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Sep. 1, 2005 — Hamilton, ON - It was the drug of choice on university campuses, the drug that spawned psychedelic culture as well as countless jail sentences and fines, but LSD actually has respectable roots—roots that a McMaster University researcher is uncovering. "Far from being fringe medical research, trials of LSD were once a legitimate branch of psychiatric research," explains Erika Dyck, a doctoral researcher in the Department of History at McMaster. "LSD produced a "model psychosis," meaning people who took the drug exhibited symptoms of illnesses such as schizophrenia.
"If you started in the wrong way," I said in answer to the investigator's questions, "everything that happened would be a proof of the conspiracy against you. It would all be self-validating. You couldn't draw a breath without knowing it was part of the plot." "So you think you know where madness lies?" My answer was a convinced and heartfelt, "Yes."
Intro <p>The following nine drawings were made a half century ago by an artist under the influence of LSD, or acid, during an experiment designed to investigate the <a alt="((CONLINK|1271|psychedelic%20drug's%20effects))" href="http://www.lifeslittlemysteries.com/1271-how-acid-lsd-make-people-trip.html">psychedelic drug's effects</a> . The unnamed artist was given two 50-microgram doses of LSD, one 65 minutes after the other, and had access to an activity box full of crayons and pencils.
My wife Jean and I had driven several miles up the mountain to an elevation of 6000 feet a few miles south of Mount Whitney in California. We were about to meet Franklin Merrell-Wolff, author of the book Pathways through to Space , an impressively articulate and detailed description of a person entering a state of enlightenment and savoring it over several months. When we were ushered into his private office, we found ourselves before an outstanding personage who radiated a marvelous glow. When we had talked for a few minutes and I felt sufficiently at home, I spoke of our research work, telling him that we had spent three and a half years administering LSD, sometimes in conjunction with mescaline, to 350 research subjects and had published our findings in medical journals. "My oh my!" he said, looking at us with consternation.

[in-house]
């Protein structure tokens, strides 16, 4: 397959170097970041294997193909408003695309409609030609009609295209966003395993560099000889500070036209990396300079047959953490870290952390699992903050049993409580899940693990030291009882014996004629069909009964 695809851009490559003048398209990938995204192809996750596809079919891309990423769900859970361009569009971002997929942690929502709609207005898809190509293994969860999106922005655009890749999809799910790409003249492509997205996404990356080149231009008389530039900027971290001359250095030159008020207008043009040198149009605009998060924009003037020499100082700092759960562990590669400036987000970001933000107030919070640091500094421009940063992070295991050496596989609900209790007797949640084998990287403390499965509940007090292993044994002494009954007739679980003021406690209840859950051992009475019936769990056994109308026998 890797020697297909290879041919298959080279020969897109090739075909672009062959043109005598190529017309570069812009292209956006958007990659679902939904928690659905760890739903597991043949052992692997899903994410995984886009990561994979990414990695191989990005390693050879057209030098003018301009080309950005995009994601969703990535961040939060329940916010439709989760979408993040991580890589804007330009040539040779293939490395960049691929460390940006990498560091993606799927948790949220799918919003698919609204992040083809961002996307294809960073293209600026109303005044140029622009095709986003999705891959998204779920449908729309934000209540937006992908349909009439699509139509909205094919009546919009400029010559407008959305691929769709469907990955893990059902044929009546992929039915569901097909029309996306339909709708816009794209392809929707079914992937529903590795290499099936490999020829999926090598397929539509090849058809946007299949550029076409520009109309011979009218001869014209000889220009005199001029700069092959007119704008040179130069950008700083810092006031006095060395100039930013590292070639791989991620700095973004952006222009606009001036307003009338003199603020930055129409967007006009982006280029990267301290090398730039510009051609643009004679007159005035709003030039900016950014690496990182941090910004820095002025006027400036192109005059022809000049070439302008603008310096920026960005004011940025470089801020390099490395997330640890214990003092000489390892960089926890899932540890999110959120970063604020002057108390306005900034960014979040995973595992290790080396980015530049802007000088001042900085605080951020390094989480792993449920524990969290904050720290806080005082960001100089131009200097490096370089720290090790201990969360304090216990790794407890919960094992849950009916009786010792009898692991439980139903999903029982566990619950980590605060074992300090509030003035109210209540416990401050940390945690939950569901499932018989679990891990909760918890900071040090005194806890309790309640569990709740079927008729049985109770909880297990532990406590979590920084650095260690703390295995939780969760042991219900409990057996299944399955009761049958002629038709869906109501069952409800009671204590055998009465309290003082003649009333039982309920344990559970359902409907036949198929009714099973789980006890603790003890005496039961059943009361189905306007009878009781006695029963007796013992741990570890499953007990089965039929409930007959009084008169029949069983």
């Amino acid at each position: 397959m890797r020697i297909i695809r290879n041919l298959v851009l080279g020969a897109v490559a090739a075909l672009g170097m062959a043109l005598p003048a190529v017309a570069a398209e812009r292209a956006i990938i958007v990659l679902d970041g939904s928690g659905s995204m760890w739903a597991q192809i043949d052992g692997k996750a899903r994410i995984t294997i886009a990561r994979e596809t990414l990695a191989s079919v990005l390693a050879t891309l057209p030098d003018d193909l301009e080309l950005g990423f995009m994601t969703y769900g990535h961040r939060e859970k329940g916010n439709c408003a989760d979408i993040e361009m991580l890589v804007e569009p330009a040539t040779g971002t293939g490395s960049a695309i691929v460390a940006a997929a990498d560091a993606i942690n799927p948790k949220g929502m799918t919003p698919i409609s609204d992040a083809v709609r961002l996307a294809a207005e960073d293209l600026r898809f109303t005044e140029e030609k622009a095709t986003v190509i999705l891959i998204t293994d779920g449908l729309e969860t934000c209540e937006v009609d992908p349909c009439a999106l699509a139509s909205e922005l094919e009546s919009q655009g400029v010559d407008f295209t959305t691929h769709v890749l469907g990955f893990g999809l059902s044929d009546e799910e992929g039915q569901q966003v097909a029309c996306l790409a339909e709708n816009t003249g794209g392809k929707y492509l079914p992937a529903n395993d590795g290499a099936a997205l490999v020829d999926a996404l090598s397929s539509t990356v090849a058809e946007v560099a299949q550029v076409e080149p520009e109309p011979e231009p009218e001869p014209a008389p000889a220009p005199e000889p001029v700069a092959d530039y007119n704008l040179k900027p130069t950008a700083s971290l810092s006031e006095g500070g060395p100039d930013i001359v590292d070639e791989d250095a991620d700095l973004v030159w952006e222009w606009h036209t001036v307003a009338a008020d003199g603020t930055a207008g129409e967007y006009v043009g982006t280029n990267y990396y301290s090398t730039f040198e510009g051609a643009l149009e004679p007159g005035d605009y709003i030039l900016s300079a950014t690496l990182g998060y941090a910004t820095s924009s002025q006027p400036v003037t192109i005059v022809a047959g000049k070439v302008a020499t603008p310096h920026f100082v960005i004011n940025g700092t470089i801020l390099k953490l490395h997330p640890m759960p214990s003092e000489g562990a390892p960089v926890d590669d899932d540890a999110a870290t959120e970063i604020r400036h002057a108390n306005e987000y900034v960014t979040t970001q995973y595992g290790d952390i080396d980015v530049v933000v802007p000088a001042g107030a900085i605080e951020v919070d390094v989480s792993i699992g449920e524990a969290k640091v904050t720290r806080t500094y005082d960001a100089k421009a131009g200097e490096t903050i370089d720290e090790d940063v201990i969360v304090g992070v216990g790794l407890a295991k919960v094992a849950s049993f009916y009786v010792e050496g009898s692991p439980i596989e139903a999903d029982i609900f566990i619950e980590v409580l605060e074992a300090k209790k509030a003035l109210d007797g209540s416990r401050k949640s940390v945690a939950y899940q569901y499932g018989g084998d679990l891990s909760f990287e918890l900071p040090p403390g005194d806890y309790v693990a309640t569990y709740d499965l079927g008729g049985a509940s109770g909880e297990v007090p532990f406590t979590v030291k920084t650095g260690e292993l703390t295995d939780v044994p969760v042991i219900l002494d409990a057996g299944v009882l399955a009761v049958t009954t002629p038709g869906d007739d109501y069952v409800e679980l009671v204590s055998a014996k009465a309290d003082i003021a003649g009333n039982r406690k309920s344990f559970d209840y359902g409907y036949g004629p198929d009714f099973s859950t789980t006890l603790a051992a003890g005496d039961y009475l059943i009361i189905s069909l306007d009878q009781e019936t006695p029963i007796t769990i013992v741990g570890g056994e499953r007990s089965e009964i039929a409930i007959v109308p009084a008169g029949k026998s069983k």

In an article entitled "Health Benefits of Psychoactive Cactus Juice", from the network that gave you the Tea Party. By Chris Kilham, the Medicine Hunter. Don Alejandro the shaman shakes a rattle stick, provoking a sensuous cascade of clicking sounds. He chants softly in the Peruvian night, invoking spirits to assist in healing and enlivening our small group. About 12 of us sit outside on the grass of my friend Sergio’s lawn. In the neighborhood roosters are crowing, and dogs bark next door for a time.
Psychedelic drug users throughout the ages have described their experiences as mind-expanding. They might be surprised, therefore, to hear that psilocybin – the active ingredient in magic mushrooms – actually decreases blood flow as well as connectivity between important areas of the brain that control perception and cognition. The same areas can be overactive in people who suffer from depression, making the drug a potential treatment option for the condition. The study is the first time that psilocybin's effects have been measured with fMRI, and the first experiment involving a hallucinogenic drug and human participants in the UK for decades. Robin Carhart-Harris at Imperial College London and colleagues recruited 30 volunteers who agreed to be injected with psilocybin and have their brain scanned using two types of fMRI.